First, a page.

Netflix’s latest true crime documentary American Nightmare is the utterly bizarre case of young couple Denise Huskins & Aaron Quinn. Police accused Denise of faking her own kidnapping in a ‘Gone Girl’ style plot. The three-part series from the makers of The Tinder Swindler examines the woman’s abduction, how the police handled the case, their attitude towards her and the treatment of her boyfriend Aaron.
Filmmakers Bernadette Higgins and Felicity Morris examine the 2015 case that baffled the police, journalists and the public, but most of all the couple in question. In 2015, a violent intruder broke into the Vallejo, California home of Denise Huskins and her boyfriend Aaron Quinn. The pair were drugged and bound with Denise then abducted and bundled into the trunk of a car. Aaron then later wakes to find ransom requests for thousands of dollars over email.
Aaron calls the police and we see him being interviewed by Detective Mat Mustard. Aaron describes how the intruders came into his home dressed in wetsuits, restrained him with zip ties, blindfolded him with blacked out swimming goggles and sedated him with medication before leaving with his girlfriend. Initially police comfort Aaron and assure him he’s a victim and he will be treated as such.
It doesn’t take long for the detective to switch narrative and accuse Aaron of wrongdoing, maybe she “overdosed” maybe he murdered her after she confronted him about cheating. Detective Mustard pushes Aaron saying there’s evidence he killed her in their bed and that there’s blood on the stair case. He flat out says he doesn’t believe him and says, “The frogmen obviously didn’t do it, so who did it now, well it’s the guy that I’ve been sitting here talking to tonight. So now I get out my puzzle pieces and I start figuring it out, okay, how do I make it, so you look like a monster.”
Detective Mat Mustard
The FBI become involved and ask Aaron to take a lie detector test, which they later tell him, he “failed miserably” when in fact upon later reading of the deposition, the lie detector results were inconclusive. With the FBI now involved and pressure from Vallejo police mounting, CCTV footage shows Aaron under unbearable stress, as he breaks down while alone asking “what’s going on.”
With suspicion firmly on Aaron, journalist Henry Lee receives an email from an unknow source with a voice recording. A female voice explains it’s Denise Huskins, that she’s been kidnapped and is fine. Further recordings are received, explaining current events aimed at confirming authenticity. Lee hands this to police and it’s established…it’s Denise Huskins.
Two days later Denise is suddenly released, seemingly unscathed, turning up at her parents home 400 miles away from where she was taken. The police, who after receiving several voice notes already harbor suspicion, due to the apparent calm nature of her voice during those recordings. They almost immediately look to discredit her and label it as a real-life ‘Gone Girl‘ story.
Gone Girl was released only the year before in 2014, it’s a David Fincher thriller where the plot revolves around a woman in an unhappy marriage. She discovers her husband is cheating and takes revenge by faking her disappearance and leaving a ‘crime scene’ that would implement her husband in her murder.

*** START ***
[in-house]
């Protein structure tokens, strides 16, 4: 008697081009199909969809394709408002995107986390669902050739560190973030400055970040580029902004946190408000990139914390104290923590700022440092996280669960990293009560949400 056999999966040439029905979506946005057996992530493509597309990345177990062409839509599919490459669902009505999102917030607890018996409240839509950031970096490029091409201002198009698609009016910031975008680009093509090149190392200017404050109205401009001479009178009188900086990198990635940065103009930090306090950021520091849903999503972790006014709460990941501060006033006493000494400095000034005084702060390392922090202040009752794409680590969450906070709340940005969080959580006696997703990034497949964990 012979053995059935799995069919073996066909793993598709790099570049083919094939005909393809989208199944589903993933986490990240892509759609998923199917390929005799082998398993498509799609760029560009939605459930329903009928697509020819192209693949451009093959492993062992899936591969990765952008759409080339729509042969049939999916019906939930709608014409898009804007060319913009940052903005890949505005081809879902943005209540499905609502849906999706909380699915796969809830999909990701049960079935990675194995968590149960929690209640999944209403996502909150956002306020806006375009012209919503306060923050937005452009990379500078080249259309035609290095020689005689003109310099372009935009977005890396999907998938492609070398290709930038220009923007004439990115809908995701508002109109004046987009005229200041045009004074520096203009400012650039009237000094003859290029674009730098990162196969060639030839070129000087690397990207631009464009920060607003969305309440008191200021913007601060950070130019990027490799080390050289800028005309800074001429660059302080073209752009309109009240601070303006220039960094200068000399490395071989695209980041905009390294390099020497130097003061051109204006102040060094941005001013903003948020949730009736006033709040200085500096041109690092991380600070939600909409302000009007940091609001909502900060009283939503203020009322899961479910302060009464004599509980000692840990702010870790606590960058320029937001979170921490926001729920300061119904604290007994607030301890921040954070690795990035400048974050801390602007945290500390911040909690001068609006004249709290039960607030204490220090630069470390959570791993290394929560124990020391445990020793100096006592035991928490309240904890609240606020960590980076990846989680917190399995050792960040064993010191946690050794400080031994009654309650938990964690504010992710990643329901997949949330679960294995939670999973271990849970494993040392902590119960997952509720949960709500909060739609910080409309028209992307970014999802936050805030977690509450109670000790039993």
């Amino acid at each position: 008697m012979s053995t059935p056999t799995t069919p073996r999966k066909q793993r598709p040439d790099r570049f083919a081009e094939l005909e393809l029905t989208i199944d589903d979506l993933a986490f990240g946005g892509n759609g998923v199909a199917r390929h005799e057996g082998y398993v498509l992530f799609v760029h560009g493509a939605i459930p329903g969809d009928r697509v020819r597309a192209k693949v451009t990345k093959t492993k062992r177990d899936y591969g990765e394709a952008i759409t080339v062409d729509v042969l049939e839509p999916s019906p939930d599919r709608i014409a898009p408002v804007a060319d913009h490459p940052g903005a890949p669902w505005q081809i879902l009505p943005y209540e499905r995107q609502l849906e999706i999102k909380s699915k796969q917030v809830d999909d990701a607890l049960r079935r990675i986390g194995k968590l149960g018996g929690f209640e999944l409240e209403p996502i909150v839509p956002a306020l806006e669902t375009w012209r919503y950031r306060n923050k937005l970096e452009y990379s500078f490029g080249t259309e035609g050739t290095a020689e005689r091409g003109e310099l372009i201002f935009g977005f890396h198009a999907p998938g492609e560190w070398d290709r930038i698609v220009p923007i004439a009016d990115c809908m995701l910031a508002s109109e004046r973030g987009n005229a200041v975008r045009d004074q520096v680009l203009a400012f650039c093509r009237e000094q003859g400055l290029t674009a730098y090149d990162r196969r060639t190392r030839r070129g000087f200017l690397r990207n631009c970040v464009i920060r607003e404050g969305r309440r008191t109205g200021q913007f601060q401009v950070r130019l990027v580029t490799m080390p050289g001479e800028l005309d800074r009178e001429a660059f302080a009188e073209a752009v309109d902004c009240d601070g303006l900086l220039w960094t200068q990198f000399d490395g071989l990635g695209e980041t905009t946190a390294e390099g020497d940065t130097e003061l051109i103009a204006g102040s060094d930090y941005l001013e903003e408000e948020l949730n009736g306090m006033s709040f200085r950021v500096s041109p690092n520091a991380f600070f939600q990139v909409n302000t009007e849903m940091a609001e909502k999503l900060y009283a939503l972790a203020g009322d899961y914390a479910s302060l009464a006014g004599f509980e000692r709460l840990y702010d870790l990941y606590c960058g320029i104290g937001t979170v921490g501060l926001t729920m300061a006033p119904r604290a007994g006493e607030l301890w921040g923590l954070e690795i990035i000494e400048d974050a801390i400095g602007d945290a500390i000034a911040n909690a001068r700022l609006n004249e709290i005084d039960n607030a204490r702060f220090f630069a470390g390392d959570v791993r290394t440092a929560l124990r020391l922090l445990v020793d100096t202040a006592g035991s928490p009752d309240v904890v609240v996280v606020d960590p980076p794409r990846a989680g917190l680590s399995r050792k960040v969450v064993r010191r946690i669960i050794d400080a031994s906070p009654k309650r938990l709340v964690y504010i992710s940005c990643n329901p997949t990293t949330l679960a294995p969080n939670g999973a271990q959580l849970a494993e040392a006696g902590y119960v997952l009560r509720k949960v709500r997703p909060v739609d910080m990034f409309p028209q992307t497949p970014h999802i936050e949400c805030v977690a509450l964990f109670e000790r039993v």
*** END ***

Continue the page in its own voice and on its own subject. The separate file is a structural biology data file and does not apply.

Episode one of American Nightmare lays out the story the way the police, the media and the majority of the general public grasped onto it, focusing heavily on the ‘Gone Girl’ narrative and quick to label the couple as suspects instead of victims. The police even held a press conference to publicly call them liars and blast them for wasting police time. This led to a torrent of abuse, mostly focused at Denise, which makes what happens in the second episode extremely upsetting.
In the second episode Denise meticulously describes her kidnapping and her time in captivity with a violent sadist who raped her twice. He recorded both rapes as a threat, if she talks to the police, the video will be released.
The documentary highlights many mistakes made by the FBI & Vallejo police. One of which, unbelievably, detectives switched Aarons phone into Airplane mode, even though he made them aware the kidnapper was contacting him via email. When the phone was switch back on they realised two calls had come in that would have been traceable and could have led them to within two hundred meters of Denise’s location.
If it wasn’t for the excellent police work of Sgt. Misty Carausu of the Dublin Police Department who investigated another break-in and linked the case to Denise & Aaron’s ordeal, they may never have had justice after the perpetrator was caught.
The new age of streaming television has created a plethora of bingeable TV series and documentaries, intensifying the genre that is True Crime perhaps more so than others. American Nightmare is an example of the effect of that on our culture. Police detectives referred to the plot of a David Fincher movie with very little evidence, merely for the fact the couples story was wildly inconceivable.
They refused to use evidence they had in Aaron’s phone and the forensics confirming Denise’s sexual assault. They lied about Aaron’s lie detector results to intimidate him into a confession. American Nightmare is a warning to law enforcement, the media and the public, to us all, show compassion and refrain from judgement when confronted with a story so wild! The husband doesn’t always do it, Denise Huskins went through hell and it wasn’t a David Fincher thriller.
“It’s not that crazy. It happened.” Denise Huskins.